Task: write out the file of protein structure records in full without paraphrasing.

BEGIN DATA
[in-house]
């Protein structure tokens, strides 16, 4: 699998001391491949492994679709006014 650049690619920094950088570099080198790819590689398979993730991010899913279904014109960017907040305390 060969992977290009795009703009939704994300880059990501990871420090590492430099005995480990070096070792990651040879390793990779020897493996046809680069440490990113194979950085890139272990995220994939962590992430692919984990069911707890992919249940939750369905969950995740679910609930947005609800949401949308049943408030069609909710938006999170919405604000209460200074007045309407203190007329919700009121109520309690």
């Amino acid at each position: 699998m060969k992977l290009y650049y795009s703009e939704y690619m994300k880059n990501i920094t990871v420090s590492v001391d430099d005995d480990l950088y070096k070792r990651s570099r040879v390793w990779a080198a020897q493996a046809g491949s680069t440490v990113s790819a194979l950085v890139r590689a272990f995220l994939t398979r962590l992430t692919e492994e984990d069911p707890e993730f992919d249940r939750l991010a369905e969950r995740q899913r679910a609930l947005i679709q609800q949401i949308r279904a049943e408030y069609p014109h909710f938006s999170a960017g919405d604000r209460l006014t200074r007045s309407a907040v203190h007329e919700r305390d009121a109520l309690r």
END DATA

[in-house]
């Protein structure tokens, strides 16, 4: 699998001391491949492994679709006014 650049690619920094950088570099080198790819590689398979993730991010899913279904014109960017907040305390 060969992977290009795009703009939704994300880059990501990871420090590492430099005995480990070096070792990651040879390793990779020897493996046809680069440490990113194979950085890139272990995220994939962590992430692919984990069911707890992919249940939750369905969950995740679910609930947005609800949401949308049943408030069609909710938006999170919405604000209460200074007045309407203190007329919700009121109520309690």
């Amino acid at each position: 699998m060969k992977l290009y650049y795009s703009e939704y690619m994300k880059n990501i920094t990871v420090s590492v001391d430099d005995d480990l950088y070096k070792r990651s570099r040879v390793w990779a080198a020897q493996a046809g491949s680069t440490v990113s790819a194979l950085v890139r590689a272990f995220l994939t398979r962590l992430t692919e492994e984990d069911p707890e993730f992919d249940r939750l991010a369905e969950r995740q899913r679910a609930l947005i679709q609800q949401i949308r279904a049943e408030y069609p014109h909710f938006s999170a960017g919405d604000r209460l006014t200074r007045s309407a907040v203190h007329e919700r305390d009121a109520l309690r």